Financial debt is an essential component of any diversified bond allocation. The asset class, which is less correlated to bank equity since the Brexit vote, boasts attractive prospects as the major risk factors which triggered volatility at the beginning of 2016 have since stabilised. Regulatory authorities have reduced pressure on issuers by adopting a pragmatic approach, halting new regulatory projects and introducing technical changes to give subordinated debt holders improved visibility on coupon payments. Elsewhere, the ECB's pursuit of accommodating monetary policy is now being conducted through new Long Term Refinancing Operations (LTRO) with less onerous conditions for Europe’s banks. Lastly, results for the first half of 2016 showed that banks were able to defend profitability in today’s deflationary environment while continuing to reinforce solvency ratiosp>

With interest rates so low and investors searching for yield, subordinated debt is capable of generating particularly attractive yields. The segment is benefiting from the introduction of new regulations for banks and insurance companies. Issuing companies are still improving the size and quality of their capital structure to meet recent regulatory requirements. This has led them to issue new quasi-equity instruments to replace previous instruments by calling them early, for example. These reforms have helped banks and insurance companies to improve their capital bases, their solvency and their liquidity. Following a very choppy start to 2016, CoCos are undervalued and also offer attractive investment opportunities.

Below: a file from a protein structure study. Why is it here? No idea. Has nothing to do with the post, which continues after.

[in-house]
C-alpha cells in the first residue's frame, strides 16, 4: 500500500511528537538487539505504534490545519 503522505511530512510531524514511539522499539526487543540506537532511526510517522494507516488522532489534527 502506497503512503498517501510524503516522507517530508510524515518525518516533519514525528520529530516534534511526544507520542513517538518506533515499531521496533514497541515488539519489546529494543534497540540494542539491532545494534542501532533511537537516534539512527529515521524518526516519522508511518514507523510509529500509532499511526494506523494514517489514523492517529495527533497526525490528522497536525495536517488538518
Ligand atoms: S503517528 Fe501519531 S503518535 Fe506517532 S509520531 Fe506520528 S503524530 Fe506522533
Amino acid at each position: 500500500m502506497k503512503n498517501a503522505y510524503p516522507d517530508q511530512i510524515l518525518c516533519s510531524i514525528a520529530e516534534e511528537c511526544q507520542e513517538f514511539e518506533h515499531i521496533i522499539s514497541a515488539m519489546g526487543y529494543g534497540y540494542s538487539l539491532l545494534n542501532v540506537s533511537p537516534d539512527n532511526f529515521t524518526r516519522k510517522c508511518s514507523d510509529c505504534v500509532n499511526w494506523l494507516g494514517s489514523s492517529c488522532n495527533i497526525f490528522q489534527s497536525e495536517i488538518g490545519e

Given financial bond specifics, investing in the sector requires investors to be selective and to diversify. Julien de Saussure and Benjamine Nicklaus, who manage the Edmond de Rothschild Signatures Financial Bonds fund, have developed an active and opportunistic approach to investing at every level in a financial institution’s capital structure.

Selective opportunities in emerging country debt